October 31

What was advertised in a colonial American newspaper 250 years ago today?

Oct 31 - 10:31:1767 Providence Gazette
Providence Gazette (October 31, 1767).

“Have built and completed the best and largest Shop and Store in Providence.”

Benjamin Thurber and Daniel Cahoon placed an advertisement in the Providence Gazette to announce that “they have entered into Copartnership in all their mercantile Business.” The new partners operated a store that stocked “a very large and general Assortment of the very best of English and India Piece Goods, Hard Ware, all Sorts of West-India Goods, and Groceries of all Kinds.” They advanced some of the most common marketing strategies that appeared in eighteenth-century advertising – consumer choice, price, quality – but they also incorporated other appeals to distinguish their notice from others.

Merchants and shopkeepers rarely commented on their shops as retail spaces in newspaper advertisements, choosing instead to focus on their merchandise or personal attributes that qualified them to serve customers. Thurber and Cahoon, however, mentioned their location “at the Sign of the Bunch of Grapes” at the north end of Providence before launching any of the many other appeals in their advertisement. “[F]or the better accommodating their Customers,” they proclaimed, they “have built and completed the best and largest Shop and Store in Providence.” Considering the range of imported goods in their inventory, Thurber and Cahoon needed adequate space to store and display their stock. Yet operating the “largest Shop and Store” in town had other advantages. It presumably allowed customers sufficient room to examine the merchandise and to move throughout the establishment freely. By implication, their competitors occupied small and crowded spaces that detracted from the overall experience.

Thurber and Cahoon invited potential customers “to come and look for themselves” at their shop, promising the “greatest welcome.” Here customer service intersected with the amenities of the retail space to create an environment in which patrons would experience “Pleasure” even as they “lay out their Money.” The partners predicted that their customers would “chearfully” make purchases, in part because they so enjoyed shopping at the “best and largest Shop and Store” in Providence. In the nineteenth century department stores marketed themselves as palaces of consumption. Thurber and Cahoon’s advertisement anticipated that strategy approximately a century before it became a standard aspect of selling the shopping experience to customers.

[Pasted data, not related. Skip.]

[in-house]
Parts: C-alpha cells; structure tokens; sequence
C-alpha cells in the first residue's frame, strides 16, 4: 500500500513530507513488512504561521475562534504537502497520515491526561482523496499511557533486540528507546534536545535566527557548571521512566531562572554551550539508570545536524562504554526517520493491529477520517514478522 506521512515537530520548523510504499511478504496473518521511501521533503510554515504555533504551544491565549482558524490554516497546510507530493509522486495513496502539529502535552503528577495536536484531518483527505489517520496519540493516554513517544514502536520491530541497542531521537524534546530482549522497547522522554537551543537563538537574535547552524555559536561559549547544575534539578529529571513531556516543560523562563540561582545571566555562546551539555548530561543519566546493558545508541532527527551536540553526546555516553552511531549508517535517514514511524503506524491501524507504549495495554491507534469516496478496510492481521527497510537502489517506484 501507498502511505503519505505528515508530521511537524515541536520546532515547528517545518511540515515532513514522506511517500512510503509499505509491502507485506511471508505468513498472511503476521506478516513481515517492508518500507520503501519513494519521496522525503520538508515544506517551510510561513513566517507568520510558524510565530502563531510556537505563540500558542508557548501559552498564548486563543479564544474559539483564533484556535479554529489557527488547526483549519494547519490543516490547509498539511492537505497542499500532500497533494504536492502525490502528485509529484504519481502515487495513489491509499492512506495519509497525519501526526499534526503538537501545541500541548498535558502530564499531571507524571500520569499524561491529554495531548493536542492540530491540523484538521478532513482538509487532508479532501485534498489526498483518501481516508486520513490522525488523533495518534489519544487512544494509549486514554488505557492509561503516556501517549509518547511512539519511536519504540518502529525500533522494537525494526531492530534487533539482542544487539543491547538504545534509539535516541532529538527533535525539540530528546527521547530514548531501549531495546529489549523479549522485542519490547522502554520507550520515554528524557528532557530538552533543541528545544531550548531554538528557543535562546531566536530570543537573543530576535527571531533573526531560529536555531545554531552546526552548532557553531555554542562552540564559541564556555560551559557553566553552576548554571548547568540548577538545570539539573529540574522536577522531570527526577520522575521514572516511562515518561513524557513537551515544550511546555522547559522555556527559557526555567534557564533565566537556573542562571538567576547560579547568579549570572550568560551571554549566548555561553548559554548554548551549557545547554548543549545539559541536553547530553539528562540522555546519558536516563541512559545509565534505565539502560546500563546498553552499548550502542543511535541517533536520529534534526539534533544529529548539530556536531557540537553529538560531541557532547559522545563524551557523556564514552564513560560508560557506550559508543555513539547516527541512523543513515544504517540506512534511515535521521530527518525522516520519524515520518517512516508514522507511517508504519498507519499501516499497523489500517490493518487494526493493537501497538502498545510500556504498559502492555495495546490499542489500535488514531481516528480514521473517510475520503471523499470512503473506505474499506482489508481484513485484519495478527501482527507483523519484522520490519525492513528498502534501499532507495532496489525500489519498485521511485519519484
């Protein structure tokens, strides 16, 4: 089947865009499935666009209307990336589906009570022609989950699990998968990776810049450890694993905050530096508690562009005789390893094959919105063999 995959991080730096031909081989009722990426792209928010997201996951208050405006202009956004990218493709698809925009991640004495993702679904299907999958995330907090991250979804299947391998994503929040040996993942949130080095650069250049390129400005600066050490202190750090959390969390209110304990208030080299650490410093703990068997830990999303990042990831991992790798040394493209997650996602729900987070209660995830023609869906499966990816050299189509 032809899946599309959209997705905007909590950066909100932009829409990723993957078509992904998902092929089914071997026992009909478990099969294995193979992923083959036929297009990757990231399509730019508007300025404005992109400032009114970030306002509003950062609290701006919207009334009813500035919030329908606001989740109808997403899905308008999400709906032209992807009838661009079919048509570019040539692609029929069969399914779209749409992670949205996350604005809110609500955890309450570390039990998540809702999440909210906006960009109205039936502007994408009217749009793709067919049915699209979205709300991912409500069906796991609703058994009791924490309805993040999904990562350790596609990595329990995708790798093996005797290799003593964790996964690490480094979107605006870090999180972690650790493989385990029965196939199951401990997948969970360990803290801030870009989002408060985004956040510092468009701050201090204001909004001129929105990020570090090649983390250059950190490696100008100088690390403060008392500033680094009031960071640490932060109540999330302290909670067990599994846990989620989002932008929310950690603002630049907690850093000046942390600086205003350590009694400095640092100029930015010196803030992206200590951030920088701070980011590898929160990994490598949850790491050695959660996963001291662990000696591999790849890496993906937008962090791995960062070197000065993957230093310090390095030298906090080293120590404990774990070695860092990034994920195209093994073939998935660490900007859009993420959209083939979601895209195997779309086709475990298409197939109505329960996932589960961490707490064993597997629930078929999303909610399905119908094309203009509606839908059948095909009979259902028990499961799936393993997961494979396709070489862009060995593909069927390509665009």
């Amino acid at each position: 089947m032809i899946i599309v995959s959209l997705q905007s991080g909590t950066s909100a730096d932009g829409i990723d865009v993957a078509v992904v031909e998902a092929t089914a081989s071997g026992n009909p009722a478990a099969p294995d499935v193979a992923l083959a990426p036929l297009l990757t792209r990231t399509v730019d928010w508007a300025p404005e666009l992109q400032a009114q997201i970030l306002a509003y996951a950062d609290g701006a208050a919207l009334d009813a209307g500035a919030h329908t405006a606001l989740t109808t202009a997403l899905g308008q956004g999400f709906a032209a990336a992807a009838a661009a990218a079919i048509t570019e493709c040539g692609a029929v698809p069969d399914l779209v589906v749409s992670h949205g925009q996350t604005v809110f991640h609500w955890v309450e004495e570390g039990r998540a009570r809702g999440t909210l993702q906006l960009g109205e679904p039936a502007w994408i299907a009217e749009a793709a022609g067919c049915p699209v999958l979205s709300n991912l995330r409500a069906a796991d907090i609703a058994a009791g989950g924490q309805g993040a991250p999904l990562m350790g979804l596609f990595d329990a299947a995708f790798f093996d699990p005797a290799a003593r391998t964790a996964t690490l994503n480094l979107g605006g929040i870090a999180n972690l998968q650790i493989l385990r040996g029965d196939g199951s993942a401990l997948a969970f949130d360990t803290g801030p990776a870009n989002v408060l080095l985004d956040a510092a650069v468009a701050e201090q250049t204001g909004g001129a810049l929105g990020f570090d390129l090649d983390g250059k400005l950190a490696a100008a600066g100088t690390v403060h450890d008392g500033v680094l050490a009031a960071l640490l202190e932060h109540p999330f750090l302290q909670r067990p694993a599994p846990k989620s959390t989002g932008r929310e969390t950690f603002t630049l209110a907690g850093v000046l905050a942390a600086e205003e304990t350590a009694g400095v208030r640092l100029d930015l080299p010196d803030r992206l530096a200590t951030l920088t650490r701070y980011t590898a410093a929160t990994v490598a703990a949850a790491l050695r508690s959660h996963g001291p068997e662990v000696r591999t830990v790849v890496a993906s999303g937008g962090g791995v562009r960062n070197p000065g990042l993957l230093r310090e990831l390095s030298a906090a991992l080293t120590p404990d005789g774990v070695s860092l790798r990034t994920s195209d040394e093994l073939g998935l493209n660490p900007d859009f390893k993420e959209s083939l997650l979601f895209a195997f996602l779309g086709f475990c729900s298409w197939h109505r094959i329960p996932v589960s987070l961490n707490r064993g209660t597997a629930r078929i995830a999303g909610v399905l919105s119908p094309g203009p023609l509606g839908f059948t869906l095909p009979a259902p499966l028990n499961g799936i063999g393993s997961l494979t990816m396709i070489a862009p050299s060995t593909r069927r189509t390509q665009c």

October 30

What was advertised in a colonial American newspaper 250 years ago today?

Oct 30 - 10:30:1767 South-Carolina and American General Gazette
South-Carolina and American General Gazette (October 30, 1767).

“Ravens Duck, German Stripes, Holland Shirting.”

It may appear that I have made an error in posting the image of today’s advertisement, but that is not the case. Rather than rotate it ninety degrees counterclockwise to make it easier to read, I have instead chosen to retain its original orientation from the October 30, 1767, edition of the South-Carolina and American General Gazette. A closer look at E. Pierce’s advertisement for “GERMAN Osnaburghs” and other textiles reveals important lessons about both eighteenth-century printing practices and modern remediation projects.

Pierce’s advertisement appeared on the fifth page of the October 30 issue. Although most issues of eighteenth-century newspapers consisted of only four pages (a single broadsheet printed on both sides and folded in half), sometimes printers issued a two-page supplement when they had sufficient news and advertising. Robert Wells took that approach with this issue, though he did not include a masthead that denoted a supplement. Instead, he continued the consecutive page numbering of the issue, indicating that he conceived of the contents of the extra sheet coming after the news and advertising from the standard issue. If the additional sheet had been tucked into the broadsheet to form the third and fourth pages of a six-page issue (which was quite likely, especially considering the lack of a masthead designating a supplemental issue), the page numbers did not match that format. The pages for the broadsheet ran from 213 to 216. The pages on the half sheet were 217 and 218, indicating Wells thought of them as coming after the other content. Otherwise, they would have been pages 215 and 216, the numbers associated with the third and fourth pages of the six-page issue. The numbering suggests that Wells may not have initially intended to issue a six-page issue but instead made that decision only after some of the sheets had been printed.